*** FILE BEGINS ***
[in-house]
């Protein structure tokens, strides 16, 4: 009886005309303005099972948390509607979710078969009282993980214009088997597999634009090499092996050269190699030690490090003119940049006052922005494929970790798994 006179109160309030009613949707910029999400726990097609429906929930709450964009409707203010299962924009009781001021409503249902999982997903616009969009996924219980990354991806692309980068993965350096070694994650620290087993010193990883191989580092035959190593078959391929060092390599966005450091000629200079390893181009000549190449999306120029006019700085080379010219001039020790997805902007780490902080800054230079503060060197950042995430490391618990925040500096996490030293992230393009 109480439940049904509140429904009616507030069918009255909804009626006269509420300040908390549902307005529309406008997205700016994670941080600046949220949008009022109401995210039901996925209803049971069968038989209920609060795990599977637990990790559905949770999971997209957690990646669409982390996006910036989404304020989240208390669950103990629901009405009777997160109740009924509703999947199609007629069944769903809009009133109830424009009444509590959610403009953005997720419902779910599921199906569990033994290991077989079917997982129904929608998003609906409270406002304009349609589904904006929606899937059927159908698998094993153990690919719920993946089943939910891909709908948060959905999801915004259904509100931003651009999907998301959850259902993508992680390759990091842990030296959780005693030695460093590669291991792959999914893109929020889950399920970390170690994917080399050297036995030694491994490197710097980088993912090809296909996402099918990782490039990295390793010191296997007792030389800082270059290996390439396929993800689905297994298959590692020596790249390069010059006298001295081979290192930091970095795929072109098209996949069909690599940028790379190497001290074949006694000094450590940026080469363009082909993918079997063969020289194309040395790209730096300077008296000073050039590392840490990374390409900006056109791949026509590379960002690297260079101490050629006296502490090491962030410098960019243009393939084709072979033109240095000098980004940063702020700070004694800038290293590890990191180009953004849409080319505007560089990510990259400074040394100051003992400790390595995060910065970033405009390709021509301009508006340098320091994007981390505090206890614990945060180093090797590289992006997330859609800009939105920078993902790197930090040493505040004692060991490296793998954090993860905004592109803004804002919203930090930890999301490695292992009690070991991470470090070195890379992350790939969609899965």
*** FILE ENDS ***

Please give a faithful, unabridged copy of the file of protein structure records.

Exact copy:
[in-house]
């Protein structure tokens, strides 16, 4: 009886005309303005099972948390509607979710078969009282993980214009088997597999634009090499092996050269190699030690490090003119940049006052922005494929970790798994 006179109160309030009613949707910029999400726990097609429906929930709450964009409707203010299962924009009781001021409503249902999982997903616009969009996924219980990354991806692309980068993965350096070694994650620290087993010193990883191989580092035959190593078959391929060092390599966005450091000629200079390893181009000549190449999306120029006019700085080379010219001039020790997805902007780490902080800054230079503060060197950042995430490391618990925040500096996490030293992230393009 109480439940049904509140429904009616507030069918009255909804009626006269509420300040908390549902307005529309406008997205700016994670941080600046949220949008009022109401995210039901996925209803049971069968038989209920609060795990599977637990990790559905949770999971997209957690990646669409982390996006910036989404304020989240208390669950103990629901009405009777997160109740009924509703999947199609007629069944769903809009009133109830424009009444509590959610403009953005997720419902779910599921199906569990033994290991077989079917997982129904929608998003609906409270406002304009349609589904904006929606899937059927159908698998094993153990690919719920993946089943939910891909709908948060959905999801915004259904509100931003651009999907998301959850259902993508992680390759990091842990030296959780005693030695460093590669291991792959999914893109929020889950399920970390170690994917080399050297036995030694491994490197710097980088993912090809296909996402099918990782490039990295390793010191296997007792030389800082270059290996390439396929993800689905297994298959590692020596790249390069010059006298001295081979290192930091970095795929072109098209996949069909690599940028790379190497001290074949006694000094450590940026080469363009082909993918079997063969020289194309040395790209730096300077008296000073050039590392840490990374390409900006056109791949026509590379960002690297260079101490050629006296502490090491962030410098960019243009393939084709072979033109240095000098980004940063702020700070004694800038290293590890990191180009953004849409080319505007560089990510990259400074040394100051003992400790390595995060910065970033405009390709021509301009508006340098320091994007981390505090206890614990945060180093090797590289992006997330859609800009939105920078993902790197930090040493505040004692060991490296793998954090993860905004592109803004804002919203930090930890999301490695292992009690070991991470470090070195890379992350790939969609899965």